Then I stepped into the swamp (literally, because the discussion thread was led by three highly-educated acquaintances who are mid-career officials in a traditionally free-thinking government department located in Foggy Bottom). These are people who, for years, have served as beacons of free speech and civil rights for me. People who would — as I mentioned above — vigorously defend the Constitution… or so I thought. In their post-sucker-punch reverie, they were taking turns shouting down another member of their department who pointed out that, as reprehensible as he might be, Richard Spencer has a Constitutionally-protected right to free speech. Hate the man, hate the speech, but respect the Constitution.
So, I added my two cents to the conversation. In fact, I used the example of the flag burning incident, explaining briefly how Spencer — no matter how much we may disagree with him — still has a protected right to free speech. That sucker-punch, as satisfying at it might seem at the moment, was both an assault on his person and the Constitution itself. A short, but reasoned response. Facts, not emotions.
“Counterpoint: Boston Tea Party.” came the first response.
“That’s not a counterpoint. It’s not even a point. That sucker-punch was no more right than throwing a brick through the window of Starbucks (a reference to the vandalism perpetrated by members of the same mob).” The Boston Tea Party was an inflection point in our history. It would be a bizarre stretch to compare the actions of the Sons of Liberty that night in Boston Harbor to some idiot sucker-punching a white nationalist and running away. But I rolled with it.
“The point is that violence is acceptable” in these cases. He went on to explain that the vandalism — specifically the destruction of property — was warranted in protest to the white nationalist movement. Spray-painting obscene graffiti, breaking windows, burning a limousine… all perfectly reasonable responses to the words of Spencer and others like him.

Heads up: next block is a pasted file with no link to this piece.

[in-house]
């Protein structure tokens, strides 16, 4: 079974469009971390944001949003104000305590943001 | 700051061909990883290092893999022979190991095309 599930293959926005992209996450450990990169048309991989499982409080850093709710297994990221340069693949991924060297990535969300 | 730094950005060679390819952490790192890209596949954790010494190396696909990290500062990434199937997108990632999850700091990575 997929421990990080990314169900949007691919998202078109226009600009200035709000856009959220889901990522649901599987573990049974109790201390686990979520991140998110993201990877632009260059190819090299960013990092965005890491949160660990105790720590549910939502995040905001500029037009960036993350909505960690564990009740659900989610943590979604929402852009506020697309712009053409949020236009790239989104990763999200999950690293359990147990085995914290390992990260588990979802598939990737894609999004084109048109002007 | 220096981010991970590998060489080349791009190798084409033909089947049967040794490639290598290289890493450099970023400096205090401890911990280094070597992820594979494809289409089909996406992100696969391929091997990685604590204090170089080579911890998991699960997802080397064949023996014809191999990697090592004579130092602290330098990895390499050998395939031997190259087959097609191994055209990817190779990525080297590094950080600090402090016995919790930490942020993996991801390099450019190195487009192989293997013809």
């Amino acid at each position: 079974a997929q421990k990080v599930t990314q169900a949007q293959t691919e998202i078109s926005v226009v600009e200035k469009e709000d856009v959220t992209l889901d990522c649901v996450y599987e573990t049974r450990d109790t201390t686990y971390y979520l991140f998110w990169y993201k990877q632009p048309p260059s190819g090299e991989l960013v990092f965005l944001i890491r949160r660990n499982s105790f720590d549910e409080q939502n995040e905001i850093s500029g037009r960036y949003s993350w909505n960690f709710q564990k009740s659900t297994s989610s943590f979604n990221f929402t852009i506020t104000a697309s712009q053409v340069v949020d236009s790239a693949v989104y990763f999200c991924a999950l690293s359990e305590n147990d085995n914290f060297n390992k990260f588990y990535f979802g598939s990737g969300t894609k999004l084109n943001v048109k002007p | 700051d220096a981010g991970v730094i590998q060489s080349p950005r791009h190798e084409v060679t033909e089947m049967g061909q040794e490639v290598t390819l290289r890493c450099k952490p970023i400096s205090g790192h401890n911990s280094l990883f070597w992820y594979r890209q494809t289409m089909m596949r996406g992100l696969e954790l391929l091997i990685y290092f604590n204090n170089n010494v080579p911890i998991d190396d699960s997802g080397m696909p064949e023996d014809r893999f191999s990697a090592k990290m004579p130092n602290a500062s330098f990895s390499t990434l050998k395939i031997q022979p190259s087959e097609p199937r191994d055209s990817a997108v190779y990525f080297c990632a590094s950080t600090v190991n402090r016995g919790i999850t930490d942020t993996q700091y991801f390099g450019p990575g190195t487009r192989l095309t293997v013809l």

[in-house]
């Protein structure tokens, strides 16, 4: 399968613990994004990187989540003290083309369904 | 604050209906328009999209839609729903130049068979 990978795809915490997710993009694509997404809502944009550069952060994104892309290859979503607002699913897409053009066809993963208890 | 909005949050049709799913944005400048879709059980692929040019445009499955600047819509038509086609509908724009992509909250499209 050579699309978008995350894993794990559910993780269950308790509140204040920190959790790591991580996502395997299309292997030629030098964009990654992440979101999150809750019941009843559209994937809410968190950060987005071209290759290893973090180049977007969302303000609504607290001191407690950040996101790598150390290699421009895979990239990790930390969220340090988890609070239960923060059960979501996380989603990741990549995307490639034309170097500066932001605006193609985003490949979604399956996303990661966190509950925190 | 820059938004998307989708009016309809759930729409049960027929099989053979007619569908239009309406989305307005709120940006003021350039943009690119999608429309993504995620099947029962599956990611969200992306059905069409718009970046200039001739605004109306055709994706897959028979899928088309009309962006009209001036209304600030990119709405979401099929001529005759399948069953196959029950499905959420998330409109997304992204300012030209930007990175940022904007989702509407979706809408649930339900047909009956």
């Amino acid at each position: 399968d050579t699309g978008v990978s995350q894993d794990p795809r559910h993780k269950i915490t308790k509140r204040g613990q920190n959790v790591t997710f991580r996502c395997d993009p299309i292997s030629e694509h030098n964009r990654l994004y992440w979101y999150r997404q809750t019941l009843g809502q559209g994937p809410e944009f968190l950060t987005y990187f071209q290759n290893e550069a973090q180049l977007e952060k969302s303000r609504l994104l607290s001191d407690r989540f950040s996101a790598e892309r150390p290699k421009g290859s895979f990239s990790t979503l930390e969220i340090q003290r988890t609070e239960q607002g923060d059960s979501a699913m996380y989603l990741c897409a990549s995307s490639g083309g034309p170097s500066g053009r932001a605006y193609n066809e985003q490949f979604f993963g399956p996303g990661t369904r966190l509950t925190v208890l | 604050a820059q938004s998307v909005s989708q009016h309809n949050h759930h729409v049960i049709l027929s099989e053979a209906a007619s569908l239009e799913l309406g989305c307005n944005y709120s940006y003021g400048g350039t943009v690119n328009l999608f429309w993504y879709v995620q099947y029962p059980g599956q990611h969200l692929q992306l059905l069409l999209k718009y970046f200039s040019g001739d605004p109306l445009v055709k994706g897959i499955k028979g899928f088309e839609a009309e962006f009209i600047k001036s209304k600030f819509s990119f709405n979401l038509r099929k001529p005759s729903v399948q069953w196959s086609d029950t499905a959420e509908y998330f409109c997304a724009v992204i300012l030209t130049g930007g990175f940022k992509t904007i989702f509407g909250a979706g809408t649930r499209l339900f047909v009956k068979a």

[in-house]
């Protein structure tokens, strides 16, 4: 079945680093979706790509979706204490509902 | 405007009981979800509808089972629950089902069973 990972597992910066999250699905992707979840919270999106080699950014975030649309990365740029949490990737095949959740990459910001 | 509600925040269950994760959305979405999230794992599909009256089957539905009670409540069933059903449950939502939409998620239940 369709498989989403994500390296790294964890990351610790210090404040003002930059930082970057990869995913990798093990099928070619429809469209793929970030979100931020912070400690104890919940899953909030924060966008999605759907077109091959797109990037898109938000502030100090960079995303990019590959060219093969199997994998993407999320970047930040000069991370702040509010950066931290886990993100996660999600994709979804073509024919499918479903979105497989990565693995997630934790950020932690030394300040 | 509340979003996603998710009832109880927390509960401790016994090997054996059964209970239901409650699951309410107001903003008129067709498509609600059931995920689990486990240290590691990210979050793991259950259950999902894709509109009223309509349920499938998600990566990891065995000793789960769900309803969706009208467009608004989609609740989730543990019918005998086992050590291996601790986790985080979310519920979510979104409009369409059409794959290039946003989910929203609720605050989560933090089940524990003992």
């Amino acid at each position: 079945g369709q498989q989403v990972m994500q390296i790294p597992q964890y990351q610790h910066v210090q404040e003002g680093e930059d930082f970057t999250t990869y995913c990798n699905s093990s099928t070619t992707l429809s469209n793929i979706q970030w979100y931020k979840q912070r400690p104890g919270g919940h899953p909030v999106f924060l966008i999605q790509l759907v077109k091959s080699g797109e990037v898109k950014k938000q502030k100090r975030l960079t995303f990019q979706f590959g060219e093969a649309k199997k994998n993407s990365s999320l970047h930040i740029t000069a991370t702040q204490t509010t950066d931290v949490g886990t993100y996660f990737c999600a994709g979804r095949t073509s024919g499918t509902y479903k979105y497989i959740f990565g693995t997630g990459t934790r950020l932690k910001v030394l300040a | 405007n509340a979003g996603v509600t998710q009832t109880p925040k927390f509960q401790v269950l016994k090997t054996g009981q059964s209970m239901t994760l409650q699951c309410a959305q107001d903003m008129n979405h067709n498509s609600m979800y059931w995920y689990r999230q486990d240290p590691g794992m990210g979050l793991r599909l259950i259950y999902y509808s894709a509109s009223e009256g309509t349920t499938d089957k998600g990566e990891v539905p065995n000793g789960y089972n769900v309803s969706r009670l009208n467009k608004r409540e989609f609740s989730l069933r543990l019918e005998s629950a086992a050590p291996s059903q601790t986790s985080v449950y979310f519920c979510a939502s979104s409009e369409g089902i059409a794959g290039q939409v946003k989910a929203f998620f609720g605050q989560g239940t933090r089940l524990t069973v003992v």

“Yeah, I’m sorry. I swore an oath to support and defend the Constitution, even when it means protecting the rights of assholes like Spencer.” I get it. I really do. People like Spencer spew ideas that are blatantly inconsistent with our values as a nation, with our rights as citizens. But our own Constitution protects his rights to spew those ideas, even if we don’t like them, or if the realization of those ideas would threaten our own rights.
“… I have sworn an oath to violently oppose anyone who threatens to infringe upon my 14th Amendment rights.” Okay, I think he meant either the 15th or 19th Amendments, but chose to let that slide.
Then another commenter weighed in: “… we have a moral mandate to use violence. It might be illegal, but it’s morally correct.”
“So,” I responded, “if I saw you burning a flag and decided to run up and punch you, that would be okay?”
“No, that would be wrong and illegal. The Supreme Court recognizes that as free speech.”
At this point, I realized that I was knee deep in the swamp, but still quite bothered by the fact that people I thought to be well-educated and seemingly-intelligent could rationalize not just violating the civil rights of another, but committing a felony in the process. That such rationalization came so freely and easily to them was a matter of no small concern. That they appeared to have such a flexible interpretation of the Constitution was even more disconcerting.
I’m not advocating for or even defending Richard Spencer (or any of his ilk). Hell, I’d like to punch him, too. The same way I feel like going full Negan when I see someone burning our flag. But, years of standing behind the Constitution — and an appreciation for the consequences associated with violating the rights of others — have tempered my attitude a bit. The words “We the People” have to apply to everyone — even those we don’t agree with or particularly like — or they mean nothing at all.
As far as Spencer and others like him are concerned, we have to be satisfied with the idea that “what goes around comes around.” Karma remembers, even if we forget.